Mobile military microgrid keeps convoys off dangerous roads
Ideal Power and Enerdel have teamed up on energy storage for a mobile military microgrid.
The system is designed to reduce the need for diesel generators at remote bases. Military convoys sometimes must traverse hostile territory to deliver the diesel.
Researchers in the Air Force Research Laboratory and the University of Dayton Research Institute recently launched the joint year-long demonstration of the hybrid solar-plus-storage system.
Enerdel selected Ideal Power’s Grid Resilient Multi-port 30-kW Power Conversion System (30B3) for the project. EnerDel’s Mobile Hybrid Power System (MHPS) integrates the 30B3 with an 8-kW tent-mounted solar array to form a portable microgrid.
The mobile military microgrid has been undergoing rigorous testing for the past seven months and could eventually be deployed at Air Force locations across the globe, according to the companies. A project has been successfully operating at the 319th Training Squadron’s Basic Expeditionary Airmen Skills Training facility at Joint Base San Antonio-Lackland. It is currently powering lights and air conditioning systems for the living quarters of 10 forward operating bases.
“There is a history of successful commercial applications coming out of the military. This installation is a great example of the type of project that can lead to penetration of the large military and microgrid markets in addition to broad applications in a commercial setting,” said Bill Alexander, CTO at Ideal Power.
He noted that conventional solar PV installations can supply power only while the utility grid is up and running. “This system supplies power from solar PV independent of the utility grid and points the way towards microgrid-ready solar PV which will supply electricity — with or without utility power — and allow facilities to continue powered operations from battery and/or solar PV after loss of utility power.”Ideal Power and Enerdel team on mobile military microgrid systemClick To Tweet
An inside look at MIT’s microgrid
MIT, which has been operating a sophisticated microgrid since 1995, will offer a tour of its facility on October 7, led by facilities engineer Seth Kinderman
MIT now generates about 60 percent of its own electricity with much of the generation by a gas-fired plant. At the same time, MIT alums and students are developing new technology to help manage microgrids. Recently, Heila IQ won two prestigious CleanTech awards for its distributed controllers. The company is piloting its controllers at a vineyard in California’s Sonoma County, where it integrates gas generators and hundreds of solar panels connected to multiple types of batteries.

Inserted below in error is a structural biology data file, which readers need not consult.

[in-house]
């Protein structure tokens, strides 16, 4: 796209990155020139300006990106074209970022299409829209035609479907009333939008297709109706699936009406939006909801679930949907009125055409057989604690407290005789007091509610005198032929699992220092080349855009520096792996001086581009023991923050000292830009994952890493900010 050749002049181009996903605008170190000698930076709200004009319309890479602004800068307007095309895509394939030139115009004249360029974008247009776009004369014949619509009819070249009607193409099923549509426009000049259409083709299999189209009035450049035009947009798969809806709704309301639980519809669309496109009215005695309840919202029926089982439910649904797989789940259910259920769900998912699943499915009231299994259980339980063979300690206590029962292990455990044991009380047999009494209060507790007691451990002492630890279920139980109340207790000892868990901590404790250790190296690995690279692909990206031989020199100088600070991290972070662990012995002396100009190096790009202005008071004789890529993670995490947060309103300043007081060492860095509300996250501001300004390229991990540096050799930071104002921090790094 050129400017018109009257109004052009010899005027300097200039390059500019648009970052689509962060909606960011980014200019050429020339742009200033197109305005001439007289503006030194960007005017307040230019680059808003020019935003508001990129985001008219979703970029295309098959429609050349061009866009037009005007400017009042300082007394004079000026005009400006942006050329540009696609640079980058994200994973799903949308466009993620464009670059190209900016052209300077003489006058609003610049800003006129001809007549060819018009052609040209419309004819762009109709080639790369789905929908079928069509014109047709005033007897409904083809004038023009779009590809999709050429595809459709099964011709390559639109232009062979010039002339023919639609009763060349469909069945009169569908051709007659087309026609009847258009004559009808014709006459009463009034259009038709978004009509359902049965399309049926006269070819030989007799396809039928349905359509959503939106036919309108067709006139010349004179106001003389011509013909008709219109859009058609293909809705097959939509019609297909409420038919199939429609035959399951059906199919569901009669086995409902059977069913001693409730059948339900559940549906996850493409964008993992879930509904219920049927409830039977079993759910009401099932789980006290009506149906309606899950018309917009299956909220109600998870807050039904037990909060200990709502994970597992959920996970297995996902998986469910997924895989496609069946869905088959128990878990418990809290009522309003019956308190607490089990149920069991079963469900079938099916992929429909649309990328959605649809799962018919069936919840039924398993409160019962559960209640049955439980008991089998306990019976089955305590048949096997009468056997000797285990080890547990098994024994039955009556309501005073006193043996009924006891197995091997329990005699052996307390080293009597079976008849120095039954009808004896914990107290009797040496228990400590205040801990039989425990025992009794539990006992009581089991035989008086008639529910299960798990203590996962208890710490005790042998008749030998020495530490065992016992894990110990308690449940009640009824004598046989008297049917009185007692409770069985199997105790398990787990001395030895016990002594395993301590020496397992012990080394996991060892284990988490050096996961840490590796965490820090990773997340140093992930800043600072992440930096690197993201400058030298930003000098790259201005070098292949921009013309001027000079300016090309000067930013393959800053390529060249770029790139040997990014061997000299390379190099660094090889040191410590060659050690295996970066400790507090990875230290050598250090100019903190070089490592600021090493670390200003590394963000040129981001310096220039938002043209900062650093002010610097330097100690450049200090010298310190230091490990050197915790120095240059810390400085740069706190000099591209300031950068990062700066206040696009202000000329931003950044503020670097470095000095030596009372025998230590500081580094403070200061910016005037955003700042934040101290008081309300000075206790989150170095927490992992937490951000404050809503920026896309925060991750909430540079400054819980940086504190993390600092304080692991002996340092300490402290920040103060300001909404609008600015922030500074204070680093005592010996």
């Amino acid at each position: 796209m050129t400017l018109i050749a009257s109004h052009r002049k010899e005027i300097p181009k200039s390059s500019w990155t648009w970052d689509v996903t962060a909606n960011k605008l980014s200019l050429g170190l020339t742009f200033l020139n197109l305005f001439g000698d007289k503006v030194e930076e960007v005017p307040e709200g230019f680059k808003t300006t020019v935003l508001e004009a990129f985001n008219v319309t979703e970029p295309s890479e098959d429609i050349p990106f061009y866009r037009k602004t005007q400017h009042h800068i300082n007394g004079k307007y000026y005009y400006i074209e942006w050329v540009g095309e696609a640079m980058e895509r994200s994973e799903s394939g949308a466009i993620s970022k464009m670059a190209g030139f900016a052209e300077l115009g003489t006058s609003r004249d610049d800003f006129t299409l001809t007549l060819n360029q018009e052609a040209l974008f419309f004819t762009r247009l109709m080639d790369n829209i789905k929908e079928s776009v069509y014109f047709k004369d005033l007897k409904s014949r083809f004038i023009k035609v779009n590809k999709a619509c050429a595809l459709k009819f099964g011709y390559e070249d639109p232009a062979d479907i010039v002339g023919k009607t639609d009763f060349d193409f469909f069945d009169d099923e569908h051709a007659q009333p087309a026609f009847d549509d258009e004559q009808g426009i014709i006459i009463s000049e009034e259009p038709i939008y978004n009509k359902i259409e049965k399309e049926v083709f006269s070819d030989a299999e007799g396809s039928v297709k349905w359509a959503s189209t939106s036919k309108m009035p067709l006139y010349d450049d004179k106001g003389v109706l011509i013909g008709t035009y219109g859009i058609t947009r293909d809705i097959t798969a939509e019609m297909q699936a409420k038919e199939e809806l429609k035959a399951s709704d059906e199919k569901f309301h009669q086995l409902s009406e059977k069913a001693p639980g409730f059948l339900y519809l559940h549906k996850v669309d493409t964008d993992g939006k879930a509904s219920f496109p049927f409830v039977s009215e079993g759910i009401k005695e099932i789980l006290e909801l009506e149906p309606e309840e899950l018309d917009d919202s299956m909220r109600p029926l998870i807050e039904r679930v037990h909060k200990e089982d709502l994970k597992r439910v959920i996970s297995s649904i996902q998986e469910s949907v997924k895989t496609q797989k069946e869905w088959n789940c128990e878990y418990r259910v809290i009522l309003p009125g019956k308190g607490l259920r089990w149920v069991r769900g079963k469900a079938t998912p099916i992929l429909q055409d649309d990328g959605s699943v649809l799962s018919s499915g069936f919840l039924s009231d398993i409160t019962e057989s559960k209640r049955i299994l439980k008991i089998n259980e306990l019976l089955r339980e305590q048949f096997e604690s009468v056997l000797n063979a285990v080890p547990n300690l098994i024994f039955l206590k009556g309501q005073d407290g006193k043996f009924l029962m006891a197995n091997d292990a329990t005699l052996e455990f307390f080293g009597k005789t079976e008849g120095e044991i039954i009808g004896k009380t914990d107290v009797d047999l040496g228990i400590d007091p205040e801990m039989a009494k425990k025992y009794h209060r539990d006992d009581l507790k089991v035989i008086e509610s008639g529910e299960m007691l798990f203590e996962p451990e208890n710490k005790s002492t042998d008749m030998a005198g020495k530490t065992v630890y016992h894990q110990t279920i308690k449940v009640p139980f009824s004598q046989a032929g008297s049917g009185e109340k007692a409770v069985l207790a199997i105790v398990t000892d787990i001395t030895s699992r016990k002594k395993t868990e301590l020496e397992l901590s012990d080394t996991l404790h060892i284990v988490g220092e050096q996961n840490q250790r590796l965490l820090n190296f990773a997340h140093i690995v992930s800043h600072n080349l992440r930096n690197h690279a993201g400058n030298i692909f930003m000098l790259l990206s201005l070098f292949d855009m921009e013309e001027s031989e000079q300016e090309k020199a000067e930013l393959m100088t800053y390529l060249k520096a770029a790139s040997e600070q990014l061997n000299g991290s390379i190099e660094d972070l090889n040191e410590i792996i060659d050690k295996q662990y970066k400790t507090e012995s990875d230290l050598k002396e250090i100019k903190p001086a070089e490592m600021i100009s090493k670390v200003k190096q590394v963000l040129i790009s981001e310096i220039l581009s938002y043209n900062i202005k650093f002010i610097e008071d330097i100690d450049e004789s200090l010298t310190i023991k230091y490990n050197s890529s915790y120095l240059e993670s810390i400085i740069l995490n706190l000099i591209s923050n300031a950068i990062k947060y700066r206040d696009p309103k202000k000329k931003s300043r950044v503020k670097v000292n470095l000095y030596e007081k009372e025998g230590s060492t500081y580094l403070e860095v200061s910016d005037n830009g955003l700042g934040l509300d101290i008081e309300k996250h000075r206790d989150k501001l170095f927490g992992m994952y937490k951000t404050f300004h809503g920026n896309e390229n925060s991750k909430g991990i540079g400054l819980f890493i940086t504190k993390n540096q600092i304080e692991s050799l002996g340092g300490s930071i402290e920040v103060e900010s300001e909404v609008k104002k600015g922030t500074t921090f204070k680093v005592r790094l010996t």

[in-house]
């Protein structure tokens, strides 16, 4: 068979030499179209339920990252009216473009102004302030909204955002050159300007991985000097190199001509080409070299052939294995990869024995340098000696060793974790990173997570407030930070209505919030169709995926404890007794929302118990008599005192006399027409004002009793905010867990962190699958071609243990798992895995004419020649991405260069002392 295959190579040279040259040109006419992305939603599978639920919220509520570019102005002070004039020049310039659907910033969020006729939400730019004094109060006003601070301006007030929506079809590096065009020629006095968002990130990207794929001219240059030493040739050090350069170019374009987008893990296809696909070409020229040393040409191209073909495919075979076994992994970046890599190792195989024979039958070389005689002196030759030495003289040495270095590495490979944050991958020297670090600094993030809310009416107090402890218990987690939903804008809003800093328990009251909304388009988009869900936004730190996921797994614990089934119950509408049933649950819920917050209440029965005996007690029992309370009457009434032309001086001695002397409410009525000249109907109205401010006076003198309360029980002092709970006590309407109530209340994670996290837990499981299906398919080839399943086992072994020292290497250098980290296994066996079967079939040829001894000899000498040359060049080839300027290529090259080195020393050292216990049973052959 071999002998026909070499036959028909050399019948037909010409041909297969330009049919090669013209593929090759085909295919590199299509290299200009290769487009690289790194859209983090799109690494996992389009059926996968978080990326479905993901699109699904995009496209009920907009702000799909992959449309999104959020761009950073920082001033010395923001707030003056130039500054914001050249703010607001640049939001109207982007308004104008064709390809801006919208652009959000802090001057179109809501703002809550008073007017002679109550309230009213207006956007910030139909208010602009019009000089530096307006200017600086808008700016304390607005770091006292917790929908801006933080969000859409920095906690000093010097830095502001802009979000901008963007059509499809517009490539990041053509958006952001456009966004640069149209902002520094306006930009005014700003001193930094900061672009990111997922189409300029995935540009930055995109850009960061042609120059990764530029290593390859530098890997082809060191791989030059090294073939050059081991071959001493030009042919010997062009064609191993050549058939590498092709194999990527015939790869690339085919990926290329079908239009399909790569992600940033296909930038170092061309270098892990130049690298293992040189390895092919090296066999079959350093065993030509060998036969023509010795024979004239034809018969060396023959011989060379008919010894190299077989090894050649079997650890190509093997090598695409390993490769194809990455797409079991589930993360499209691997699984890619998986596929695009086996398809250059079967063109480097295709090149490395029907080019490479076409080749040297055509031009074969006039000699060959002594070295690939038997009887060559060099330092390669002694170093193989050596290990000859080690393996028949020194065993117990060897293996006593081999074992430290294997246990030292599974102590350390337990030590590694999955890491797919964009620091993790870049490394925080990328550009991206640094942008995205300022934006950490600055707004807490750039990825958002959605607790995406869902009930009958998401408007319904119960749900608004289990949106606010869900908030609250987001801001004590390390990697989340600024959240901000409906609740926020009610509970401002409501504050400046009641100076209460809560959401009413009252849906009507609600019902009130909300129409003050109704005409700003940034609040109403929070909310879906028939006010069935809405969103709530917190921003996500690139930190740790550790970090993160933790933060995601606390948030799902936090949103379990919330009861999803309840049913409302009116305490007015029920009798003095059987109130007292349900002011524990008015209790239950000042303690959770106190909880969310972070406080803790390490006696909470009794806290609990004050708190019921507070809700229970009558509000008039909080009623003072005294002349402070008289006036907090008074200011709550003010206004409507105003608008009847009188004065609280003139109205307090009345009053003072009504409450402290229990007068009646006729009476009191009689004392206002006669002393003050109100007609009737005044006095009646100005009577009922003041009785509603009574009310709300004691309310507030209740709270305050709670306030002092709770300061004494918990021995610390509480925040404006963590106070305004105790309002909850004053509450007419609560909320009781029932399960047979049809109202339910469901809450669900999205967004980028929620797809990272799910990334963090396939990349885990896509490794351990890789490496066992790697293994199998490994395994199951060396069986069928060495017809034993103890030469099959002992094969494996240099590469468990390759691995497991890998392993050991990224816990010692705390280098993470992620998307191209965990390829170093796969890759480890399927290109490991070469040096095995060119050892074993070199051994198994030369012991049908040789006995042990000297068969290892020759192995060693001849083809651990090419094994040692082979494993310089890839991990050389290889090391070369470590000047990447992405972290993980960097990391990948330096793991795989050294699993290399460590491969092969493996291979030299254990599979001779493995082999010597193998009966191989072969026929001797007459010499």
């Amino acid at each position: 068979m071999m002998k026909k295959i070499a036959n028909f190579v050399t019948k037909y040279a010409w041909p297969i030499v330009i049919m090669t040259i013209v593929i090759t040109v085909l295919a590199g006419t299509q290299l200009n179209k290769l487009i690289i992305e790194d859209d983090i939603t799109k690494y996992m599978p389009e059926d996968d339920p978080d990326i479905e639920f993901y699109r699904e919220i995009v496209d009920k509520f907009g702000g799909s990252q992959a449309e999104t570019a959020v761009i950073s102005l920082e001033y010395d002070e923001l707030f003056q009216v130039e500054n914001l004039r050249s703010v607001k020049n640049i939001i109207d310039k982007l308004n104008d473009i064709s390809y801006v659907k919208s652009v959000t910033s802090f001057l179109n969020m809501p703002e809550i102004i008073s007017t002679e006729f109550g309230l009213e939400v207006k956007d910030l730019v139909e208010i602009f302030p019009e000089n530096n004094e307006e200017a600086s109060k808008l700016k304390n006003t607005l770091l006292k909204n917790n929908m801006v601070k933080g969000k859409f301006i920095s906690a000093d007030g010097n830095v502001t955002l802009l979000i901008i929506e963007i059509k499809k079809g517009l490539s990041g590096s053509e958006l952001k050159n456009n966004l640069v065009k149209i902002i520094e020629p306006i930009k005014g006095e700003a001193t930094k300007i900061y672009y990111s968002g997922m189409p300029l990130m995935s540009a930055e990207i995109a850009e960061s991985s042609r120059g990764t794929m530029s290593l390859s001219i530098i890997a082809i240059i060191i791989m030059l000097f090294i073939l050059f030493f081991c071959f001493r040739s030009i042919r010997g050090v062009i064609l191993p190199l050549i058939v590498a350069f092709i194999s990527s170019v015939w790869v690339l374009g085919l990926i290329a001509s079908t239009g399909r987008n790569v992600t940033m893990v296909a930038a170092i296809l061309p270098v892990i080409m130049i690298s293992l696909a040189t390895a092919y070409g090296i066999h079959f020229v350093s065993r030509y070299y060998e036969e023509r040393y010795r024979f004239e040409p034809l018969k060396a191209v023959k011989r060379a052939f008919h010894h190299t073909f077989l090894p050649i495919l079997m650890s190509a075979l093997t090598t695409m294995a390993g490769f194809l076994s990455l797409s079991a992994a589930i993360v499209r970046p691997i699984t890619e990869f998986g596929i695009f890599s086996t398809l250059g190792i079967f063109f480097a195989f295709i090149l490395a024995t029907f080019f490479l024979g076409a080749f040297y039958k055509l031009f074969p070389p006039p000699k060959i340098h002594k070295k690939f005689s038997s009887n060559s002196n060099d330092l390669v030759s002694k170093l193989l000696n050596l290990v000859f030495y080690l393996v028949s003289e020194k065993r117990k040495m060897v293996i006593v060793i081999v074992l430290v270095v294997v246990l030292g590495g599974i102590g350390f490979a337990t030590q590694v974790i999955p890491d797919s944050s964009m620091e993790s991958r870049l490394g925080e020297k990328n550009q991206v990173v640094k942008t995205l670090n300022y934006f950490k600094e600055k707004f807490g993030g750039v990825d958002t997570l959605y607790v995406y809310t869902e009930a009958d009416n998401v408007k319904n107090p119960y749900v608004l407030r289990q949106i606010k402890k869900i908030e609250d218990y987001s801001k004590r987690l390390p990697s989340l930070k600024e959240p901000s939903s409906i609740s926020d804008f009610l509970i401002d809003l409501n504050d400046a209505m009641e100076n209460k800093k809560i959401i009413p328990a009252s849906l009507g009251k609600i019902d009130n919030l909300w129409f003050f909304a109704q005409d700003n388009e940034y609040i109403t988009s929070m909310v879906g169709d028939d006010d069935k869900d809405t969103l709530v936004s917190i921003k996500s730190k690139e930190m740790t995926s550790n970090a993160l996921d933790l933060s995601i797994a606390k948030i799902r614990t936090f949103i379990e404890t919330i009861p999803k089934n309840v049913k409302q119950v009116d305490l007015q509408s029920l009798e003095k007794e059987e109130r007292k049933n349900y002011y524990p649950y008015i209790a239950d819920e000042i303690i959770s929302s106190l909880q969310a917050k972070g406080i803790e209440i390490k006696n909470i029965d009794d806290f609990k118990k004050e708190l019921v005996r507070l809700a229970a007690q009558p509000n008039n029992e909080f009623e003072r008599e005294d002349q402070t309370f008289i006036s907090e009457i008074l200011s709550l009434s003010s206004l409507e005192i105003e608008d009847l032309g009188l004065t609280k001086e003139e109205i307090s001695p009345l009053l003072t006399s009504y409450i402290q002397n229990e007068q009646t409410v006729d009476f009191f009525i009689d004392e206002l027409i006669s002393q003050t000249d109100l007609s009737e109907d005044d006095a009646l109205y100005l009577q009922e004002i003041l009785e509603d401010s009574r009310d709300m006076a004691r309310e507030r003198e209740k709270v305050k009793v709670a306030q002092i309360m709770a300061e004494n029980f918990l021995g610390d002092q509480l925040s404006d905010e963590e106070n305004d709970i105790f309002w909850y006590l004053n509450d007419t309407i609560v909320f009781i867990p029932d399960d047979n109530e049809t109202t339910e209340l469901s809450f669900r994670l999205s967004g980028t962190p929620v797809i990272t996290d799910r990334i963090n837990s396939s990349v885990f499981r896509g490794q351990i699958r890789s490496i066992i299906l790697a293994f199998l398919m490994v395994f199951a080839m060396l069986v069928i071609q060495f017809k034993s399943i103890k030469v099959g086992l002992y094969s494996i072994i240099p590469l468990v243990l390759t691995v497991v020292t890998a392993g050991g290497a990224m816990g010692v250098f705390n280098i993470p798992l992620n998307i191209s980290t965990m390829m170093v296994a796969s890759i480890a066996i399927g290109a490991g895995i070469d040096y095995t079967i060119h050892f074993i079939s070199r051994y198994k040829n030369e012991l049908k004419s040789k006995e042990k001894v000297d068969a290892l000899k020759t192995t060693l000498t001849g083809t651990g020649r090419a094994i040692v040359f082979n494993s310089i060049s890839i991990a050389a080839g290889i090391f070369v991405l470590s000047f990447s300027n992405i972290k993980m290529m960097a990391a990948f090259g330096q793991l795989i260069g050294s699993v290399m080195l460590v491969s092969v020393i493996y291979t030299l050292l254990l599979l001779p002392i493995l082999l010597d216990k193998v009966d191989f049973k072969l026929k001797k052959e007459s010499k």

More details are available at MIT Enterprise Forum of Cambridge.
Tops states for cutting carbon with CHP and other industrial efficiency
Texas ranks number one among the states for capability to cut carbon dioxide emissions through industrial energy efficiency, according to a new report by the Alliance for Industrial Efficiency.
The report focuses on the carbon-cutting abilities of energy efficiency, combined heat and power (often found in microgrids) and waste heat to power technologies. The alliance prepared the report to help policymakers, industrials, utilities, and others as states position to reduce carbon emissions.
Texas was followed in the ranking by Ohio, Illinois, Indiana, Pennsylvania, Kentucky, Michigan, California, Georgia and Alabama.
Total invests in Autogrid
The venture capital arm of global energy giant Total has acquired an interest in AutoGrid, a company that develops digital solutions to manage and optimize electric supply.
Total joins others E.ON, Envision Energy and Energy Impact Partners (Xcel Energy, Ameren, Southern Company, National Grid and Great Plains Energy), which invested $20 million in AutoGrid in May.
Total and AutoGrid did not disclose the size of Total’s stake.
Founded in 2011, California-based AutoGrid offers an internet platform to balance supply and demand for distributed energy resources, identify and prevent problems and optimize equipment consumption. Customers include utilities and equipment manufacturers.